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Comments

  1. I’m using your template! Thanks so much for the head start! 🙂

  2. This is a great post – thanks for sharing! I just started blogging about our journey to pay off debt and we definitely need to cut our spending on groceries. A price book will be a great resource!

    • I hope you enjoy using it Alex.If you are interested in cutting your budget please consider joining our grocery game challenge which starts up again the first week of January 2015. Rules on how to post and save are on the blog.

  3. I usually go to the grocery every week and I also compared prices. I’m glad that my favorite mall has lower prices compared to other grocery stores.

  4. My wife has been doing this for a while now. Especially important is the Unit Price comparison when Costco is part of your grocery shopping destinations and their sometimes larger containers.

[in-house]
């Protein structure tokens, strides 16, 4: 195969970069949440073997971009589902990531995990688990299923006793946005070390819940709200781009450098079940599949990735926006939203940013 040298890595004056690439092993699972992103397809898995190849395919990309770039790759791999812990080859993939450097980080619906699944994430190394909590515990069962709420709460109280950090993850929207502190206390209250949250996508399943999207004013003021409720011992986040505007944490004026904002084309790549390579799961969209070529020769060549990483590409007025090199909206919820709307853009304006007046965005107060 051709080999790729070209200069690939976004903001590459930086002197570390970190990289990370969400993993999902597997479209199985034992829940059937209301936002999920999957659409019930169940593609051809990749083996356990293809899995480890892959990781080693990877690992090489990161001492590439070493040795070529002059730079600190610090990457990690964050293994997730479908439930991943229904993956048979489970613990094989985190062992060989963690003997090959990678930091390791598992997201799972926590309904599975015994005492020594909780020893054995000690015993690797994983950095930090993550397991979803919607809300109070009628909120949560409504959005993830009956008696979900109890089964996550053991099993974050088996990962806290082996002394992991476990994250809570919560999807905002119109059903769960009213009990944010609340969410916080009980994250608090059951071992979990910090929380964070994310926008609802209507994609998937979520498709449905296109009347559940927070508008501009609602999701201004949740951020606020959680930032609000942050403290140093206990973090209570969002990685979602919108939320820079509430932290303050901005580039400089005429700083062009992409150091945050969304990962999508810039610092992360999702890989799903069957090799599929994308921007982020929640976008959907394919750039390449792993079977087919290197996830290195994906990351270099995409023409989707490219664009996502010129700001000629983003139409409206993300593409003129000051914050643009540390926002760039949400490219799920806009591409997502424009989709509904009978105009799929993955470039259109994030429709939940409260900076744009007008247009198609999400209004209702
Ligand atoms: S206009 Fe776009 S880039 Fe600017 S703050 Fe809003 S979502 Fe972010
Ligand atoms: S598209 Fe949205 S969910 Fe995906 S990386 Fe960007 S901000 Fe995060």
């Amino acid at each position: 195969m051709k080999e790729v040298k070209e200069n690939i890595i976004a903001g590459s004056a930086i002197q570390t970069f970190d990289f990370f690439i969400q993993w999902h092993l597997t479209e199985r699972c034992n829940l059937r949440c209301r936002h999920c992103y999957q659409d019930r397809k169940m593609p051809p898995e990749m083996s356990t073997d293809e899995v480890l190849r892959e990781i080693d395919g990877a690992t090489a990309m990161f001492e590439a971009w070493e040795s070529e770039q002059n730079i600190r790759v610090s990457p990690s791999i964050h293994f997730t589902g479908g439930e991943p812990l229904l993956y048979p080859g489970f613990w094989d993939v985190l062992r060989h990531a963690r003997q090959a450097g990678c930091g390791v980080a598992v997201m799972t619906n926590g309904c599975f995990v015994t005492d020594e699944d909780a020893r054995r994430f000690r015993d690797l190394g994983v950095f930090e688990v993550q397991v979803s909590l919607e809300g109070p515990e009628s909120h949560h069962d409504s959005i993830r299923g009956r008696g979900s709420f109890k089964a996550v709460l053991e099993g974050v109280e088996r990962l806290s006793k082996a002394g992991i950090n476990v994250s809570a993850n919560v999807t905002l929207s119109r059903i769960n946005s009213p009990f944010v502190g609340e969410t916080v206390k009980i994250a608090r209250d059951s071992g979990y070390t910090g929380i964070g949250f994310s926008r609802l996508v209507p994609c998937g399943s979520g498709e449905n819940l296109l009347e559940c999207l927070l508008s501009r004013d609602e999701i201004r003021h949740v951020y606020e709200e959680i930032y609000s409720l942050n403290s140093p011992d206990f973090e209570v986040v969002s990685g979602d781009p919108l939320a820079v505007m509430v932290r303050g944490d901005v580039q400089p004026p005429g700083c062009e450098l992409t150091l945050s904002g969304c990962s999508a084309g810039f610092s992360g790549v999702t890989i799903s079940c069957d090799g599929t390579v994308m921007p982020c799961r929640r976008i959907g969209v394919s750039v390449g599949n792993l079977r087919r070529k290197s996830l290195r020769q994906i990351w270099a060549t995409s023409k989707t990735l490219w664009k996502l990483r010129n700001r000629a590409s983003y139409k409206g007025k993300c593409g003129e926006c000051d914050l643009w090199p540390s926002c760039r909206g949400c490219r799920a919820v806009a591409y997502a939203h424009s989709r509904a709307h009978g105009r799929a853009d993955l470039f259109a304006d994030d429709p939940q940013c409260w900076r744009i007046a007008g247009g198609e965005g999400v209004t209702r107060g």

5. When I started tracking our grocery budget I spent quite a bit of time creating my price book and learning my prices. I was amazed how many sales weren’t. Or at least weren’t as good as the sale price could be. Now I can spot a deal without using my price book. I also mostly shop at our discount grocery store and when I walk into a regular grocery store everything seems so expensive!

    • I still have more items to add, but I’m so surprised how the sales really aren’t sales! It will be nice to have them memorized so I can spot a deal like you some day. 🙂

  6. Christine Weadick says:

    I always check prices and if an item is on sale I check the unit price on the shelf tag to see how it breaks down. I keep a mental list of the most common items I buy but I’m thinking I might want to make myself a paper list to use at home for making my grocery list. I’m in a small town with two stores for groceries. A lot of people fuss that the one across the street from me is expensive. I’ve run the prices at the other store as have a couple of other people I know and my closest store does come out cheaper. Mind you the stores in the nearest small city to us is even cheaper but I can’t always get there to take advantage and we must work with what we have….. A very good article with plenty to think about!!!